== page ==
Though he lived and was active in North London, he was well known in Battersea. In 1920 he had spoken at meetings of a local labour movement campaign against unemployment. In April 1921, he addressed a huge meeting at Battersea town hall in support of the locked out miners; on news of his selection, South Wales miners sent a resolution congratulating the Battersea labour movement on its choice. In addition, he was friendly or connected with many labour movement and left activists in the area through years of activity in the ILP and other organisations. Several people he worked with in the Workers’ Welfare League of India lived in Battersea, including the treasurer of the Labour and Trades Council.
Charlotte Despard was an ally of Saklatvala, despite herself being considered to stand for Battersea North again. In the election she would work to mobilise Irish voters for him. The consensus is that John Archer was the prime mover in the campaign to select Saklatvala. Archer also helped broker national Labour support for his candidacy in 1922 and 1923, and de facto support in 1924 when he was elected as a Communist. He was the election agent all three times.
In July 1921, shortly after Saklatvala’s selection, Archer introduced him to speak in a session on colonial liberation at the Pan-African Congress conference organised in London by WEB DuBois.
Saklatvala’s 1922 election address discussed possible prejudice against him as an Indian (calling Labour “the Party of International Brotherhood”), but that seems to have been a relatively minor factor in Battersea. Anti-communism was more important.
The capitalist parties and the press attempted to drive a wedge between the Communists and the broad labour movement - at that stage, without success. Saklatvala had been selected by a large majority and Battersea Labour was enthusiastically united around him.
CPers were prominent in his campaign, but emphasised unity with the broad labour movement. The CP’s 1922 manifesto was titled “A United Front Against the Capitalist Enemy”. Saklatvala’s leaflet used the headline “Labour’s United Front”, above statements from a spectrum of labour movement and other figures, including Arthur MacManus on behalf of the CP but also J R Clynes, chair of the Parliamentary Labour Party. It also quoted a resolution from the first All-India Trade Union Congress, held in November 1920.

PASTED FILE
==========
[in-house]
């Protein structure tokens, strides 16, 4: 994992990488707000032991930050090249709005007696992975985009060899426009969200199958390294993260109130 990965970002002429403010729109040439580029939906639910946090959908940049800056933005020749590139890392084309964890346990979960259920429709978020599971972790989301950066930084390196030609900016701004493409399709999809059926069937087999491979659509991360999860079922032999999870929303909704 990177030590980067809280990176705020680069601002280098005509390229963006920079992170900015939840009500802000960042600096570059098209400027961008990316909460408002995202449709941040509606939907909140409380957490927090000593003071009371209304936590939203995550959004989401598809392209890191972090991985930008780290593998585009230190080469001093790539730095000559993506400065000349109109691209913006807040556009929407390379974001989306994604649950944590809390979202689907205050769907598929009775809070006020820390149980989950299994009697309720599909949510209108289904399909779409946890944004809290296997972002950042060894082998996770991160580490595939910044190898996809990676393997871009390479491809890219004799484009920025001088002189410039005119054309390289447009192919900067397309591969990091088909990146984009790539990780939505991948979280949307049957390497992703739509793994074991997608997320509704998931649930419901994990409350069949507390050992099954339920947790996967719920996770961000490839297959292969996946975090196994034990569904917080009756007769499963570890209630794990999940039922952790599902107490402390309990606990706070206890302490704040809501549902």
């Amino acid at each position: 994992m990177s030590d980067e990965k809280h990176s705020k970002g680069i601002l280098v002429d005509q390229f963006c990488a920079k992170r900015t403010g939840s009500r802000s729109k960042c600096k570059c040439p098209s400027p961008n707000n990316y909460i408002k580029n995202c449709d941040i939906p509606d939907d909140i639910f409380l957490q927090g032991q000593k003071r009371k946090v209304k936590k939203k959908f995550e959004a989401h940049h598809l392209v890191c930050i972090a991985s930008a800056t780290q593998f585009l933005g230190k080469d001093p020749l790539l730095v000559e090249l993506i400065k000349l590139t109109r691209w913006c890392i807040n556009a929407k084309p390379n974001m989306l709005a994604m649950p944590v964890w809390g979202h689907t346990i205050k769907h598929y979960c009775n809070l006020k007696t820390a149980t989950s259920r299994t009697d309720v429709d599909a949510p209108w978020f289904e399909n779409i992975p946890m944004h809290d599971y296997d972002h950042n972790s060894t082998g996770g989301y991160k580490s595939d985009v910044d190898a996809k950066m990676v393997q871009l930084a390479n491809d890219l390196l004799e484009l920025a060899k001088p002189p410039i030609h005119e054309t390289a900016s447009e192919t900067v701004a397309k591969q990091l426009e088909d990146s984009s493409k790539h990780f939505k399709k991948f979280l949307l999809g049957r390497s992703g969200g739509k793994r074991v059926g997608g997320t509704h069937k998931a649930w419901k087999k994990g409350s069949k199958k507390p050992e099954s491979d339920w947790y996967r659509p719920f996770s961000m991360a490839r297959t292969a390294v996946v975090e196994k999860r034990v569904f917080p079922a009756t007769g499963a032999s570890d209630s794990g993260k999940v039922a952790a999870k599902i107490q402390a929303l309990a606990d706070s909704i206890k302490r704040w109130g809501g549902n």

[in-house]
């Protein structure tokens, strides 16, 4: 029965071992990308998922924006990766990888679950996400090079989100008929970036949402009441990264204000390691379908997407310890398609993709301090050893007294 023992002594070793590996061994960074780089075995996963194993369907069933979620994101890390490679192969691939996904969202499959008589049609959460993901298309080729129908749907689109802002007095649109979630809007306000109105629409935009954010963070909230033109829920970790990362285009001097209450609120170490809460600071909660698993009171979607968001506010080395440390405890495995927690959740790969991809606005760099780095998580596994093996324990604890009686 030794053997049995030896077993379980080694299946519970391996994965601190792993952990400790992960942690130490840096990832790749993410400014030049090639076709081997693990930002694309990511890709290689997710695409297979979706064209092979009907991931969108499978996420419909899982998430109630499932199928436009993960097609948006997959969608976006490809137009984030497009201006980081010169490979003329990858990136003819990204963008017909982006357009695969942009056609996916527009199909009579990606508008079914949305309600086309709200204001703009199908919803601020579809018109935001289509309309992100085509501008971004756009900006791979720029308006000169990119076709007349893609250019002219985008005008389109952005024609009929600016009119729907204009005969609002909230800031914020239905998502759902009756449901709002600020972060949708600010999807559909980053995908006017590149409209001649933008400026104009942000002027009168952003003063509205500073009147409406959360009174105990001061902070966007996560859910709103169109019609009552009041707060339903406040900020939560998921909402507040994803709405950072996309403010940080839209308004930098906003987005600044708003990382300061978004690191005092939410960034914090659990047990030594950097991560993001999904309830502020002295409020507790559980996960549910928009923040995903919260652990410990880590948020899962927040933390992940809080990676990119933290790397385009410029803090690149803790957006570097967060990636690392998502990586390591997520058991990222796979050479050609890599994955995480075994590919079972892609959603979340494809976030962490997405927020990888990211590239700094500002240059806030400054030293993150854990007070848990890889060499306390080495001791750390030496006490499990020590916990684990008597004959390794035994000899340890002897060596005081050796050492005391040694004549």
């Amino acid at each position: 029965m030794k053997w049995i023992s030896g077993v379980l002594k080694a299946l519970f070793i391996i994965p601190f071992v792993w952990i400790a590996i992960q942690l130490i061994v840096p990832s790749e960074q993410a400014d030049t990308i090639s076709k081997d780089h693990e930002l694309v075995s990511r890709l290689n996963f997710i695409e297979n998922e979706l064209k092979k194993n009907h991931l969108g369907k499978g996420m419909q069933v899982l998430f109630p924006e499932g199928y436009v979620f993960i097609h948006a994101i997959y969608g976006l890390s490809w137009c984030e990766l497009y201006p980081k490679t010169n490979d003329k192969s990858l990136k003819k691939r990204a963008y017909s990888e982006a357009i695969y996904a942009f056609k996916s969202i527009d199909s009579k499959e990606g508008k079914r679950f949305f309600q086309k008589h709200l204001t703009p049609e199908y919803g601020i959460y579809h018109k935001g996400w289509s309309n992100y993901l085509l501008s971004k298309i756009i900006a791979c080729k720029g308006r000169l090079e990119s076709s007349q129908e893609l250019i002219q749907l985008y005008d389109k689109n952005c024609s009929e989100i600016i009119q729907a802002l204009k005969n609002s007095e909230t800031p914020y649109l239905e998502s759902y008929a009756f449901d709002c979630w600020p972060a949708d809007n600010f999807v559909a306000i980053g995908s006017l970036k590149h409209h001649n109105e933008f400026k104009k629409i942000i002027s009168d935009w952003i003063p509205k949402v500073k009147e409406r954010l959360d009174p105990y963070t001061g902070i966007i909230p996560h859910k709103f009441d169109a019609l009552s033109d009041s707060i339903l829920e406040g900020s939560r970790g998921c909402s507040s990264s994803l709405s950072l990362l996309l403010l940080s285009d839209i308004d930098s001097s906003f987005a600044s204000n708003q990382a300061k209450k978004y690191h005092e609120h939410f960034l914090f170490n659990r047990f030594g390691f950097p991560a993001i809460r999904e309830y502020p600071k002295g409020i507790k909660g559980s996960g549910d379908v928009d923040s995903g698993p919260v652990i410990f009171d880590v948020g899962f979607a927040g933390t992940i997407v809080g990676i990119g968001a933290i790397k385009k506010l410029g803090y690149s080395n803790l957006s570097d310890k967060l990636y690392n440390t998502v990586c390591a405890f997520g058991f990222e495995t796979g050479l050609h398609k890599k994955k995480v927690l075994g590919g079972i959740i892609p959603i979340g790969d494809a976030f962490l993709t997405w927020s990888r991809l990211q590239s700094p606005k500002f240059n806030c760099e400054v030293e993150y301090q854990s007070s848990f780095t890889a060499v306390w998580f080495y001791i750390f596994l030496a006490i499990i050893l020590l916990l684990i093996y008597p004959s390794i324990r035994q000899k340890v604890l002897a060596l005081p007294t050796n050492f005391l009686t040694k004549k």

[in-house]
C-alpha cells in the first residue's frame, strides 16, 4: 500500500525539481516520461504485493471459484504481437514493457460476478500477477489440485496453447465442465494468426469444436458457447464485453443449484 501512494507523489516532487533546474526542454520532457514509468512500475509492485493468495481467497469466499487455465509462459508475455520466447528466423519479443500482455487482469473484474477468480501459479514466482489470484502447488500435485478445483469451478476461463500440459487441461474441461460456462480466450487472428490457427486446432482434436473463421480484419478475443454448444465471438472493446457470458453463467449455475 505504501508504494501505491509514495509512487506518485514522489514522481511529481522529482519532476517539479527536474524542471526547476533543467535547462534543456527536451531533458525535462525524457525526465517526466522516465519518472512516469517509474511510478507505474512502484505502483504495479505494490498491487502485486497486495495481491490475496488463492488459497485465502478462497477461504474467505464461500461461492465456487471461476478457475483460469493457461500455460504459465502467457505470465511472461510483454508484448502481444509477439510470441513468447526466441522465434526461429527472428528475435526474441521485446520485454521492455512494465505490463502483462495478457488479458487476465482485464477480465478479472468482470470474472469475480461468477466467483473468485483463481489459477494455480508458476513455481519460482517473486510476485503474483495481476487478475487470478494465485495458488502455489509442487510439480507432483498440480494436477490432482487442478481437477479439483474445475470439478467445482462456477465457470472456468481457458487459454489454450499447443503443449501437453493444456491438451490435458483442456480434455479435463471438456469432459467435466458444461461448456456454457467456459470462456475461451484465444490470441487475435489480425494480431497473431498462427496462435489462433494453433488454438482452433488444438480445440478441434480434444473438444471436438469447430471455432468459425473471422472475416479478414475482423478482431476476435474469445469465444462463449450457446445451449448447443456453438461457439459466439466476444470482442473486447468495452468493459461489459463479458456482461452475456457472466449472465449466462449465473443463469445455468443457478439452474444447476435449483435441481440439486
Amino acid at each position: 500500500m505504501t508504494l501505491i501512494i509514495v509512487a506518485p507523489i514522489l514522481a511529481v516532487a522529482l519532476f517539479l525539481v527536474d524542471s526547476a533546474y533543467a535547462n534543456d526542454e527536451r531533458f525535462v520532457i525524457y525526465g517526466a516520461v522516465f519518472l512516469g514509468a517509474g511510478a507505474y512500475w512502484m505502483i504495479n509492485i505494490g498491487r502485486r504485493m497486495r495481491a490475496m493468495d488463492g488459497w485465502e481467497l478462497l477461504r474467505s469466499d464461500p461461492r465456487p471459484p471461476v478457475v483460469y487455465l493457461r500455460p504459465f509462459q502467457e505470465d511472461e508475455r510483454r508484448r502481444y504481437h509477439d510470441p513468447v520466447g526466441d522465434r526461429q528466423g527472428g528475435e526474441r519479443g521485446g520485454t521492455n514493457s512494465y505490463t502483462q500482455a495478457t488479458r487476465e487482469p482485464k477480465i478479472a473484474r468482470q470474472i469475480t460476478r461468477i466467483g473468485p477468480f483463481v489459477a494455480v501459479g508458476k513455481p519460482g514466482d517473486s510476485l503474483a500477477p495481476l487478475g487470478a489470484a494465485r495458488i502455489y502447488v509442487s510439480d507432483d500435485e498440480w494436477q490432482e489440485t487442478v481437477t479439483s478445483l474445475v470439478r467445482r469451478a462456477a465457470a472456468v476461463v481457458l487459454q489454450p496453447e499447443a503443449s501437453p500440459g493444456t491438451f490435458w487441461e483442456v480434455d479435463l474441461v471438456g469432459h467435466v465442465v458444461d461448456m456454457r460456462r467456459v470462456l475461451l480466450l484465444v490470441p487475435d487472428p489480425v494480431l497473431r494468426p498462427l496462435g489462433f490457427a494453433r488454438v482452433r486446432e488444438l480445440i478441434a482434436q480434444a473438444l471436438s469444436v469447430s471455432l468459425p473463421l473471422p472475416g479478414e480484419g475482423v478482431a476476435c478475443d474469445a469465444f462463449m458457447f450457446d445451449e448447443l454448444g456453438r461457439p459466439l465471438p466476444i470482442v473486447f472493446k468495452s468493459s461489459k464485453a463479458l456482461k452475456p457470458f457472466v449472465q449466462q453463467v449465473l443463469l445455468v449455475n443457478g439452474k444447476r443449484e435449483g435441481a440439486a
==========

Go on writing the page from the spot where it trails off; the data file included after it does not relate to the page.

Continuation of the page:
Saklatvala’s campaign emphasised left-wing elements in Labour’s program: nationalisation, a wealth tax, public housing and welfare, freedom for India, Ireland and Egypt. He demanded equal suffrage and a program of measures to guarantee “equal opportunity” for women. In the 1923 election he would explain this rather moderate approach: he supported Labour’s manifesto, “with the only criticism that this is the least that one can demand under the present conditions of life all over the world”.
In 1918 the Liberal candidate won Battersea North with 66.6%. In 1922, there were two rival Liberal candidates; but bourgeois forces united around the “National Liberal”, Henry Hogbin, who in 1923 would win the seat back from Saklatvala for one year. The Tories mobilised in Hogbin's support.
Although the Tories won the election, Labour’s vote share rose from 20.8% to 29.7%, and Battersea North's militant, mass-mobilising campaign elected Saklatvala with 50.5%. That night thousands thronged Battersea’s streets to celebrate the election of their first independent Labour MP for thirty years.